But Anhui has no such worry. It has power capacity of 15.8 million kW, which could meet the entire provincial demand. Four more power projects were approved last June that will increase the capacity to 30 million kW when operational in 2010. Part of the power will be transmitted elsewhere in the Yangtze River Delta.

Insufficient labor and higher salaries also now part of the matrix in the booming costal region.

The minimum monthly salary in Guangdong has gone up seven times over the past few years and is set to rise again to 880 yuan from 780 yuan.

In Shanghai, the minimum monthly salary is 840 yuan, in Jiangsu it is 850 yuan and in Zhejiang, it ranges from 850 to 620 yuan. In Anhui, the wage varies from 560 to 390 yuan.

Given its 80-odd universities and colleges, Anhui also has abundant skilled labor to staff its factories, while in Guangdong and Zhejiang, companies have to look for talent in neighboring regions like Hunan, Anhui and Jiangxi.

An incentive

The transfer wave may continue to rise as over 2,000 companies in the Pearl River Delta, long China's manufacturing heart, are reported to have closed down factories recently due to the appreciation of the yuan, reduced export tax rebates and rising costs.

The news is a blessing for Anhui as investors turn their eyes to cost-effective inland provinces, including Anhui.

"This is a fantastic opportunity. We are seeing the positive effects," says Wu Jing, director of Hefei Bureau of Commerce.

Hefei ranks the first by investment volume across Anhui, accounting for about 30 percent of the total. Business groups from Zhejiang, Jiangsu and Guangdong visit the city's industrial zones almost every day, says Wu.

"We are also strengthening efforts on promoting ourselves, holding exhibitions and fairs in those regions."

In 2007, Hefei identified attracting investment as a major task and organized teams to help.

Competing hard

But it is not only Anhui that is active in luring new investment - so are Hubei, Hunan, Jiangxi, Shanxi and Henan, the other five provinces of central China, which all enjoy rich natural and human resources. They are also included in the nation's strategic development plan termed the "Rise of Central China".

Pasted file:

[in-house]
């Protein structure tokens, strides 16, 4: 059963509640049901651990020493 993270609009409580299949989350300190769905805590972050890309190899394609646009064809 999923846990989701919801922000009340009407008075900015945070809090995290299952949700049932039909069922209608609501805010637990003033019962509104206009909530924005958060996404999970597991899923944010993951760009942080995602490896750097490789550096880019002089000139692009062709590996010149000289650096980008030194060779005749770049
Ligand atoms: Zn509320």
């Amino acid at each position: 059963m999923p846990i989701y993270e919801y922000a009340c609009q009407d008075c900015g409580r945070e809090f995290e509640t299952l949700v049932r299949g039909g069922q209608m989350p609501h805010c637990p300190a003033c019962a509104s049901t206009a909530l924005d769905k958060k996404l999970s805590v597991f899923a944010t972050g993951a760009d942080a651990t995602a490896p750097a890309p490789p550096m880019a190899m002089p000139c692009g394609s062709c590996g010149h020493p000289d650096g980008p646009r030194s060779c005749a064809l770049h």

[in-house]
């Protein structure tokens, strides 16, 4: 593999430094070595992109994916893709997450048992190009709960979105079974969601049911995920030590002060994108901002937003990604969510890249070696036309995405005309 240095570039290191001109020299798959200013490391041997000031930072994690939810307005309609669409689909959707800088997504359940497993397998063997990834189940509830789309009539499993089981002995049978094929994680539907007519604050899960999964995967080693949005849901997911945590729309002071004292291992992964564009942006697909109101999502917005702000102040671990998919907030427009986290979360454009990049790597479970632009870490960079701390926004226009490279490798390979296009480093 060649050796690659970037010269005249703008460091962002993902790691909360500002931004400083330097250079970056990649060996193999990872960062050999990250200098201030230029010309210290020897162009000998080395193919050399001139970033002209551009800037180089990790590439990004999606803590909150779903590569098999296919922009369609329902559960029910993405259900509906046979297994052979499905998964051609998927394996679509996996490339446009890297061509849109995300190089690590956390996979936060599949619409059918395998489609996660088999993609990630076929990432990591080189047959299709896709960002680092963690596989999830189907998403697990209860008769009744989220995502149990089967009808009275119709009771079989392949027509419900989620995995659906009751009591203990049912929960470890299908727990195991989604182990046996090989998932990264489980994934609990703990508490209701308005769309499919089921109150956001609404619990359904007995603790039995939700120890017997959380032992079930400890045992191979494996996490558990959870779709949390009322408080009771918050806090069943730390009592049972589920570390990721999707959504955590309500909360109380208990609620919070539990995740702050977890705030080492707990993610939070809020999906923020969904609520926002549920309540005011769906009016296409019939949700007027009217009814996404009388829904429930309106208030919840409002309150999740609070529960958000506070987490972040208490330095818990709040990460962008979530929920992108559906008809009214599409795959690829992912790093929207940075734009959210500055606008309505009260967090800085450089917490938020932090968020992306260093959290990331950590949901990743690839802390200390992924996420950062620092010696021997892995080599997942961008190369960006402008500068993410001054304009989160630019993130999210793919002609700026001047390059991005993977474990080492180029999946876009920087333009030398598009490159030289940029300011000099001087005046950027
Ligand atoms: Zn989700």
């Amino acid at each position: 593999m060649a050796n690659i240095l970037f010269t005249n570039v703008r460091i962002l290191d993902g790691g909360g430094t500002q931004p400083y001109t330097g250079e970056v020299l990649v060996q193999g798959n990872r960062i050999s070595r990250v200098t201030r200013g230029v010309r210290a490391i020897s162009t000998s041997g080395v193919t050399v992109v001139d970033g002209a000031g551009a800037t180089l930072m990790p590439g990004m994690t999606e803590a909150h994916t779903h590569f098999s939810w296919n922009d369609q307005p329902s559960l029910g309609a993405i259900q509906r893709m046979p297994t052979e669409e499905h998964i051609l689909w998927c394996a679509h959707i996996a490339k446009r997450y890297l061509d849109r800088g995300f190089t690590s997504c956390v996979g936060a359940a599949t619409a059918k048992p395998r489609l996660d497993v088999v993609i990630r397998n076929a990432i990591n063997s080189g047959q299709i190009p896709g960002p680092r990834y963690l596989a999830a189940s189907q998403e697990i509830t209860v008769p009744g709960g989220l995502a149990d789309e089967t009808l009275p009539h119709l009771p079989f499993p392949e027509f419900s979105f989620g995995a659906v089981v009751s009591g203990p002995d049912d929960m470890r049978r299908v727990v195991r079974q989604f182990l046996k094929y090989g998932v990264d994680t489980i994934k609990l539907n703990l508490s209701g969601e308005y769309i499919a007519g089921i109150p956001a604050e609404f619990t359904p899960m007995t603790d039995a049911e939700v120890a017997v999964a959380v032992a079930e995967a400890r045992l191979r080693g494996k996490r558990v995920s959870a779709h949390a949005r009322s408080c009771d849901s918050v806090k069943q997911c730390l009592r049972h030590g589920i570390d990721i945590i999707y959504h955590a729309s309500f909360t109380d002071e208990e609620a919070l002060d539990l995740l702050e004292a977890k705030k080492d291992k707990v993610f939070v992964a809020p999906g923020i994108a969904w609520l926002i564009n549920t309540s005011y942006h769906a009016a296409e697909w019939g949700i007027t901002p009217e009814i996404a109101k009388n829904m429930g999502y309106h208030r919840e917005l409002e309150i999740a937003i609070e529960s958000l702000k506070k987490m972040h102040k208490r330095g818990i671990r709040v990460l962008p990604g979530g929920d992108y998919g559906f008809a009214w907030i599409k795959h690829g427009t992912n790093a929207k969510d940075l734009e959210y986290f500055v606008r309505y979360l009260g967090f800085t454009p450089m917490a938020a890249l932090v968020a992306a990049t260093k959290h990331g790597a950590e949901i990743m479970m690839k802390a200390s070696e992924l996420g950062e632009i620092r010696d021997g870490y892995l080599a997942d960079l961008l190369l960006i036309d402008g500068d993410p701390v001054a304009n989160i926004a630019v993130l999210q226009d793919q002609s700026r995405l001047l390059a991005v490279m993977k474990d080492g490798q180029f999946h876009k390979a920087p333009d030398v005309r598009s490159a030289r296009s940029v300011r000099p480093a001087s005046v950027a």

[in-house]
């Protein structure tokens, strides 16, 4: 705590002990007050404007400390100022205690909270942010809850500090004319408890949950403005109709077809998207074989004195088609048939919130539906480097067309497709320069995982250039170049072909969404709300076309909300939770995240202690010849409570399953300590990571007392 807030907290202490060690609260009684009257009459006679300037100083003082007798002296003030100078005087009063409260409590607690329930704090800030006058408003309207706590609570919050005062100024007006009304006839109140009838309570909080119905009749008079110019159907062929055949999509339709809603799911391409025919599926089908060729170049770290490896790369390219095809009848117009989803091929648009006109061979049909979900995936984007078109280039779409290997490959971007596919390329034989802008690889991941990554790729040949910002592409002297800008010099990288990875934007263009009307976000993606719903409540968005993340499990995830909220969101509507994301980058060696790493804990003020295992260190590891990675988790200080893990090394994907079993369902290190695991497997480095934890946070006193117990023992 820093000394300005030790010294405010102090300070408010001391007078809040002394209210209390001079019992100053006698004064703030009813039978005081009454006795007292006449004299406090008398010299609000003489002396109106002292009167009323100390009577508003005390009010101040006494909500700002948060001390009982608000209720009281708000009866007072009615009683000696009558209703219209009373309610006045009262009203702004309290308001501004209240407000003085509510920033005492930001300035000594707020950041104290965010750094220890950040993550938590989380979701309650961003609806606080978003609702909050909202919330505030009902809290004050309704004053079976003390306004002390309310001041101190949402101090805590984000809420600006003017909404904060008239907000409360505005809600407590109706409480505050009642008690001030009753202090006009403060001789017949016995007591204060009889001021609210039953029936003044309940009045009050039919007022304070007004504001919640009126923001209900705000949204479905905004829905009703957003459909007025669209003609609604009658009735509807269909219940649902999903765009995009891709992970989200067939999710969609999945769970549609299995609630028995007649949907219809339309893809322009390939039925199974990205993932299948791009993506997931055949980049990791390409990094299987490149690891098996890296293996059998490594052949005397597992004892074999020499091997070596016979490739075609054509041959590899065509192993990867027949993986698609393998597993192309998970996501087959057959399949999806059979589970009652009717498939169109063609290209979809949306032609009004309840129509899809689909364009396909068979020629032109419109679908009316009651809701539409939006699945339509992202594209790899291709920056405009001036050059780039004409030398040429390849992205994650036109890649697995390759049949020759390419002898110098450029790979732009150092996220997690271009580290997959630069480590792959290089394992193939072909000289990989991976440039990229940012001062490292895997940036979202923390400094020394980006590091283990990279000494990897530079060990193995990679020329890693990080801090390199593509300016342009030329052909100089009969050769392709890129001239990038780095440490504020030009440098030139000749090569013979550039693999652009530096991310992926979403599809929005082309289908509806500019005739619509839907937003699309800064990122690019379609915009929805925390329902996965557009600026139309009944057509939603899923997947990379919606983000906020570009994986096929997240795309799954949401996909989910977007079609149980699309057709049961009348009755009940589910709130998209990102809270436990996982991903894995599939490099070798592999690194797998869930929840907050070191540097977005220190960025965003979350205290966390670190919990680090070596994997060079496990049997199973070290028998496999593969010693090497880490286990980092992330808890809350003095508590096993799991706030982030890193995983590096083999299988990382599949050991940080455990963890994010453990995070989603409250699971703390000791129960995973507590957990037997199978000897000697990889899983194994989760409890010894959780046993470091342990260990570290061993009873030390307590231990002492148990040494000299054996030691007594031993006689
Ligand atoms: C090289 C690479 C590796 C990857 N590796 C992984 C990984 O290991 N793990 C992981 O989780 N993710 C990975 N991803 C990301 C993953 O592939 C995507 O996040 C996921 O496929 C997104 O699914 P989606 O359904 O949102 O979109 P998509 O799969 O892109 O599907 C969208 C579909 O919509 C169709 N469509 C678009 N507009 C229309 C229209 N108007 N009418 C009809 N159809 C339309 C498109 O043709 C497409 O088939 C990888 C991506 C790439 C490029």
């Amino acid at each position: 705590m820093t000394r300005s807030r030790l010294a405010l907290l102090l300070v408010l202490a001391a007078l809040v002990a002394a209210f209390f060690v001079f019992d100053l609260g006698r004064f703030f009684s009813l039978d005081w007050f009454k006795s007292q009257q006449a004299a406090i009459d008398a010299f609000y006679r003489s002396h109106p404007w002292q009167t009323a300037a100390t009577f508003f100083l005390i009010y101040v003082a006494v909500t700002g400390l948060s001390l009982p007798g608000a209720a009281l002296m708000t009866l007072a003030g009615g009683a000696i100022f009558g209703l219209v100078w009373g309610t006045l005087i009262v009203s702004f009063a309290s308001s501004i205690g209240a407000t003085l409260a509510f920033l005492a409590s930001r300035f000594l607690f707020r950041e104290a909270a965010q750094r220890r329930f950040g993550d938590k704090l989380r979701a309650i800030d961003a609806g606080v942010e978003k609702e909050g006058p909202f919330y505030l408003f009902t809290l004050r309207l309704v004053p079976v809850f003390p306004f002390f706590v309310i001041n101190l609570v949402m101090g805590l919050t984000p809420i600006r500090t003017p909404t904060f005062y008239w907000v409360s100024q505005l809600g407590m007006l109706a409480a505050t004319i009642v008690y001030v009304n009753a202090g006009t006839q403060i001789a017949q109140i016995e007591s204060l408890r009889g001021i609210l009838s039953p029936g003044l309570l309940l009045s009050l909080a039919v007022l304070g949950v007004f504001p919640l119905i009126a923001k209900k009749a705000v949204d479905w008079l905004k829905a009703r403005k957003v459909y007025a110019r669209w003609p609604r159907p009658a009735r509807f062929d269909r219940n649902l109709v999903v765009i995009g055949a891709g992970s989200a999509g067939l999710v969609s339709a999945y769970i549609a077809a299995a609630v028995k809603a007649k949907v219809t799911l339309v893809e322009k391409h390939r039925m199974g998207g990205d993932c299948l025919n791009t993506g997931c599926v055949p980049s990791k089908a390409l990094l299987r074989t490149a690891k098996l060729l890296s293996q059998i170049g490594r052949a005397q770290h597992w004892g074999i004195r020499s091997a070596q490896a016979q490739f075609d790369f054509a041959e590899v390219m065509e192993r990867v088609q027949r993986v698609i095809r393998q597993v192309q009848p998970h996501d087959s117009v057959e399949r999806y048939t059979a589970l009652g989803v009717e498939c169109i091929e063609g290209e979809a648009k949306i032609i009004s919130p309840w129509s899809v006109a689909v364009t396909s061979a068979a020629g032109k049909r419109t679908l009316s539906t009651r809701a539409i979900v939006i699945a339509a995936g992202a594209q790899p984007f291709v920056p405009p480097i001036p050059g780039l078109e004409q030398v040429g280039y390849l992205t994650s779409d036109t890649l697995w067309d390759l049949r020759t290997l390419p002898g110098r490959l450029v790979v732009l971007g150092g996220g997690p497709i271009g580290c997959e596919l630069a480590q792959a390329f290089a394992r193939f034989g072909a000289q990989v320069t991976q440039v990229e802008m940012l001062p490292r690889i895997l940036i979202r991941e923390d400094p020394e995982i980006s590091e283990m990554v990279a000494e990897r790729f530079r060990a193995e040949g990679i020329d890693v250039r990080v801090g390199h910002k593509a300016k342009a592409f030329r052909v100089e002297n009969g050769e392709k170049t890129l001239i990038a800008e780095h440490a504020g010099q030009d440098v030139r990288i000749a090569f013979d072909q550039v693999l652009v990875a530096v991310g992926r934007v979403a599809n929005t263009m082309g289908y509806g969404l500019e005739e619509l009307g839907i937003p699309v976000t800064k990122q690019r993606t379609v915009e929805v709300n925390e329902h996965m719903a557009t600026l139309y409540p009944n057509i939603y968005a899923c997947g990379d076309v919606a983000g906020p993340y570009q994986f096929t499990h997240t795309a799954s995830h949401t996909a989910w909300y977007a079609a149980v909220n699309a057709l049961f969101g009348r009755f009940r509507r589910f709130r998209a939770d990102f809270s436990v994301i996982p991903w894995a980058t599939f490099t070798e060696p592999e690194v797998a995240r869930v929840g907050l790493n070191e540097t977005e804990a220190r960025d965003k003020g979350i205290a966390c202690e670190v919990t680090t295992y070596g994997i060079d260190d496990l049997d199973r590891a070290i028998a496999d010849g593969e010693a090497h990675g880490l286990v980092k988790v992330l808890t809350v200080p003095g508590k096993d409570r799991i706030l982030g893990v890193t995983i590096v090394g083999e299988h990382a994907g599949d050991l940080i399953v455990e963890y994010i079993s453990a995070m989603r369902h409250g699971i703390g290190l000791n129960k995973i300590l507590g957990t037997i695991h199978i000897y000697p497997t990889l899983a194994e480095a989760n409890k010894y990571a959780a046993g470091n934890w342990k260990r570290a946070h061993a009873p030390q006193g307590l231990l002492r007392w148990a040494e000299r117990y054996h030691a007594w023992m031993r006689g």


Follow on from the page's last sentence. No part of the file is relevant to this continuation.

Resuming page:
The idea was firstly advanced in 2004. By April 2006, a detailed guideline on promoting development of central China was produced. The State Council gave its nod to the proposal last December for nine cities in the Hubei Economic Circle and three cities in the Hunan Economic Circle.

The two local governments are now working on details of the proposal, from improving infrastructure to encouraging innovation, which could eventually pose a challenge to Anhui.

Jiangxi is another competitor. From January to September 2007, Jiangxi ranked second in central China with foreign investment of $2.48 billion. The figure will be $3.4 billion this year, the local government projects.

Transportation, a key factor considered by investors, is improving in Jiangxi, partly due to a joint venture between Jiujiang Port, one of the 13 major ports along the Yangtze River, and Shanghai International Port Group (SIPG), China's largest port by cargo throughput. SIPG will hold 91.67 percent of the venture and help Jiujiang Port improve its management and operations.

But Zeng from Unilever says Anhui has the advantage in transportation over Jiangxi. He notes that Jiangxi was a candidate for the company's manufacturing site, but Anhui was selected due to transportation considerations.

Anhui ranks third in central China in length of superhighways behind Henan and Hubei, with a total of 2,205 km.

Last year, Anhui invested 24.8 billion yuan to improve transportation and will spend another 100 billion yuan over the next four years to build a more efficient transport network.

By 2012, provincial superhighways will total 3,500 km, at which time its port capacity is projected to grow to 390 million tons from 240 million tons in 2007.

Moving inland

(China Daily 02/25/2008 page10)